Greenwell's first novella, Mitko, won the Miami University Press Novella Prize[11] and was a finalist for the Edmund White Debut Fiction Award as well as the Lambda Award.[11] His work has appeared in Yale Review,[12] Boston Review,[13] Salmagundi, Michigan Quarterly Review,[14] and Poetry International, among others.

His debut novel, What Belongs to You, was called the "first great novel of 2016" by Publishers Weekly.[15] His second novel, Cleanness, was published in January 2020 and well received by critics.[16][17][18]

Greenwell has received the Grolier Prize, the Rella Lossy Award, an award from the Dorothy Sargent Rosenberg Foundation, and the Bechtel Prize from the Teachers & Writers Collaborative.[19] He was the 2008 John Atherton Scholar for Poetry at the Bread Loaf Writers' Conference.[20]

LGBT rights advocacy in BulgariaEdit

In its article "Of LGBT, Life and Literature," the English-language weekly newspaper Sofia Echo credits Greenwell's publications with bringing much needed attention to the LGBT experience in Bulgaria and to other English-speaking audiences through various broadcasts, interviews, blog posts, and reviews.[21]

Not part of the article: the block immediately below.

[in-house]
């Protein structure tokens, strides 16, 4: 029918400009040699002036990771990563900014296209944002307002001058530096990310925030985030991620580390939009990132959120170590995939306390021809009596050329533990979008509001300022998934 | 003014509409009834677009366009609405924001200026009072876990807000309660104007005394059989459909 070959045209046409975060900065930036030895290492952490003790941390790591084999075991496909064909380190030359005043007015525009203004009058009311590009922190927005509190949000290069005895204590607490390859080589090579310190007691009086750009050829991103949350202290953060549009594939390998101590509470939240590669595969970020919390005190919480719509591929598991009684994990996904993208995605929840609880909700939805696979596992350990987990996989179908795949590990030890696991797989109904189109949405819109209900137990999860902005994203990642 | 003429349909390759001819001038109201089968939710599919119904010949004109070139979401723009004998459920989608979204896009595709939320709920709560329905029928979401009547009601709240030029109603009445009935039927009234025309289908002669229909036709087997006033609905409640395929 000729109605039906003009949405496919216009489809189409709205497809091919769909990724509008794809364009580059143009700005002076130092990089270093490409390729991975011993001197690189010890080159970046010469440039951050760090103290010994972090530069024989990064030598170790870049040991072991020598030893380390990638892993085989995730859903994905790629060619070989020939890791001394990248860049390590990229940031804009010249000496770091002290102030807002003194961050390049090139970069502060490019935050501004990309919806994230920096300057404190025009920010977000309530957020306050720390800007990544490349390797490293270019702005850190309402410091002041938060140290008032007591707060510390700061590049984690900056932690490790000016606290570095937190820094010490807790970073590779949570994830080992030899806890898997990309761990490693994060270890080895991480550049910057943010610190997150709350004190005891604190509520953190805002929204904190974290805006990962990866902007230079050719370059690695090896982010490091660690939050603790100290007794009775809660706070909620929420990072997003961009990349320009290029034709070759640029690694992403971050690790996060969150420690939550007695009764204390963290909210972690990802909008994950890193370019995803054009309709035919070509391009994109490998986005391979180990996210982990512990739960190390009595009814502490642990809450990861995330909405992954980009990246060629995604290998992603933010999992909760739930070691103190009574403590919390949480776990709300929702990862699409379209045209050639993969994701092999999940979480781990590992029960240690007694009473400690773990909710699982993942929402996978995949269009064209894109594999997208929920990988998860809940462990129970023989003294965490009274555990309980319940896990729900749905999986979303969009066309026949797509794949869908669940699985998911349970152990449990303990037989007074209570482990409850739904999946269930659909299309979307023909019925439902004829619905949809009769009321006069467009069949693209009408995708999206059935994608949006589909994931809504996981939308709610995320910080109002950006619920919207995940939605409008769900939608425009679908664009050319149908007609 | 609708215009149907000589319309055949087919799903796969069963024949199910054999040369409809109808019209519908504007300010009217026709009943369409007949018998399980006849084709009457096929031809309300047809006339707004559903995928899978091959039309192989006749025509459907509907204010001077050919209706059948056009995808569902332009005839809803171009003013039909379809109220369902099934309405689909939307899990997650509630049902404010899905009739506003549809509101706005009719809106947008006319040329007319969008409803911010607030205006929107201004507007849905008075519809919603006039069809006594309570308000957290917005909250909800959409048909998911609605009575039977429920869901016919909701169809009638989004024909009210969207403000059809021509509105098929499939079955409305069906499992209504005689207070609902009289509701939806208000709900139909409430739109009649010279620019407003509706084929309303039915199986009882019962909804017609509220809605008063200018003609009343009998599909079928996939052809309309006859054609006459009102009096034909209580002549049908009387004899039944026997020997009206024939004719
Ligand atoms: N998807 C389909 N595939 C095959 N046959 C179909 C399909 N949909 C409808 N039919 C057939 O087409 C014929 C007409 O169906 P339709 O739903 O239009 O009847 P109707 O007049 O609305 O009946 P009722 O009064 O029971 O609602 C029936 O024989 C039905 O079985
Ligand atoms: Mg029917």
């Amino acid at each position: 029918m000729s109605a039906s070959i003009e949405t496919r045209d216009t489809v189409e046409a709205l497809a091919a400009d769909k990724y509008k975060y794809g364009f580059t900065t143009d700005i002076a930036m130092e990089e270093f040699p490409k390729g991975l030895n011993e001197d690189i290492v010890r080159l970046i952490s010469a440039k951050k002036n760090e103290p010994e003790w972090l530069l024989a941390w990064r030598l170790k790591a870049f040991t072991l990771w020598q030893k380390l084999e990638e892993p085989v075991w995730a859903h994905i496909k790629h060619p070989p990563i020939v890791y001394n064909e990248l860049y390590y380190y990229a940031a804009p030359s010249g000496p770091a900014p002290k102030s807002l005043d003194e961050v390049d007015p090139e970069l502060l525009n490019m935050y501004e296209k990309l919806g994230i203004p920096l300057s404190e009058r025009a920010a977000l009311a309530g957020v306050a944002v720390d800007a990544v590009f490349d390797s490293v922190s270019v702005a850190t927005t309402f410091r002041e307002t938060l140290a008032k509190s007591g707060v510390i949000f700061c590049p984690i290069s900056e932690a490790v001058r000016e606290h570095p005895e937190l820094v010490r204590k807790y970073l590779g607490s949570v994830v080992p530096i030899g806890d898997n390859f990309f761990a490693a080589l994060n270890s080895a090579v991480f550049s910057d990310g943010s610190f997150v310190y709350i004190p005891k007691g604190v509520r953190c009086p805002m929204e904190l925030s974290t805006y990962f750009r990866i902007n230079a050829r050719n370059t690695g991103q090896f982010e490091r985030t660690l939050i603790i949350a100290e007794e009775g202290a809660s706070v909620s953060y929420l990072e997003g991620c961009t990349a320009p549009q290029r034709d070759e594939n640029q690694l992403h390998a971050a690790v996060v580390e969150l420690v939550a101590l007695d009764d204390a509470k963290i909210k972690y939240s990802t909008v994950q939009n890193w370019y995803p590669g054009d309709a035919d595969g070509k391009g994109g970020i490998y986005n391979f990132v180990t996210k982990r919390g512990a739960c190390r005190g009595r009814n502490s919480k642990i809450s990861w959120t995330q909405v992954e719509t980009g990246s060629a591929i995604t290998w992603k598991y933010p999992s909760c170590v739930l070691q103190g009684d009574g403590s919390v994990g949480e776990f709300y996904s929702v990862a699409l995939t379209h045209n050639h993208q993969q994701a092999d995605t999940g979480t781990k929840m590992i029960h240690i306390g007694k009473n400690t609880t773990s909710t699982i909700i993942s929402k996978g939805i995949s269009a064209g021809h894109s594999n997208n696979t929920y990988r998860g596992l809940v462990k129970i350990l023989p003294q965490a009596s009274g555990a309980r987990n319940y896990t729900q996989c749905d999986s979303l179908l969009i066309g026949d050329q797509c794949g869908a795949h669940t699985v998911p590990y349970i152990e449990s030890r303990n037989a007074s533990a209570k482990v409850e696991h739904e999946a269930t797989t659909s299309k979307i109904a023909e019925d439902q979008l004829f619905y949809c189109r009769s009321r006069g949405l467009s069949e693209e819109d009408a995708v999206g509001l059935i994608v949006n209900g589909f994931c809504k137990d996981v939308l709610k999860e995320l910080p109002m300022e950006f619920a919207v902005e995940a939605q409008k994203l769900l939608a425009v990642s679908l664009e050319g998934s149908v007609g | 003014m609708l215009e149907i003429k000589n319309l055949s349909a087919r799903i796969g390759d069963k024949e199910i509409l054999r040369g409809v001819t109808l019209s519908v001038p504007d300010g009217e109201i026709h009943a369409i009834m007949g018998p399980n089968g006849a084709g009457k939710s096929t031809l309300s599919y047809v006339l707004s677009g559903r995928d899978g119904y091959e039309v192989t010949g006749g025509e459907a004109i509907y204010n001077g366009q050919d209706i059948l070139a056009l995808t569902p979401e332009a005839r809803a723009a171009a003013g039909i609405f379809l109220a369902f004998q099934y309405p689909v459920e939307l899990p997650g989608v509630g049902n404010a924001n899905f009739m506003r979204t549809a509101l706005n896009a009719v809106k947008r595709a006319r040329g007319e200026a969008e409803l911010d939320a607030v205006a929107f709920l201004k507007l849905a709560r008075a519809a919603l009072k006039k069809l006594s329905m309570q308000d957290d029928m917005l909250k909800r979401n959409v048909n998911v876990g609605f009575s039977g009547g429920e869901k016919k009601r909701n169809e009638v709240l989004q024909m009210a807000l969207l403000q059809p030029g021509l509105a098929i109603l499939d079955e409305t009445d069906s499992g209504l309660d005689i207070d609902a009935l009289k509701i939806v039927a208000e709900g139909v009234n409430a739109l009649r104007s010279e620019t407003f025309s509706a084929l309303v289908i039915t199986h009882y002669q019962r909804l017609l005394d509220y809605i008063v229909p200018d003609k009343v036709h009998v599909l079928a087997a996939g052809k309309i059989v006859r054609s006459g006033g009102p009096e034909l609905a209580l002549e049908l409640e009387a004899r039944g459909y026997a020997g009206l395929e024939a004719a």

• What Belongs to You. Farrar, Straus and Giroux. 2016.
  • What Belongs to You (U.K. ed.). Picador. 2016.
  • Cleanness. Farrar, Straus and Giroux. 2020.

Anthologies (edited)Edit

  • Kink, co-edited with R.O. Kwon. Simon & Schuster. 2021.

Short fictionEdit

Title Year First published Reprinted/collected Notes
Mitko 2011 Mitko. Miami University Press. 2011. Novella
An Evening Out 2017 Greenwell, Garth (August 21, 2017). "An Evening Out". The New Yorker. Vol. 93, no. 24. pp. 62–69.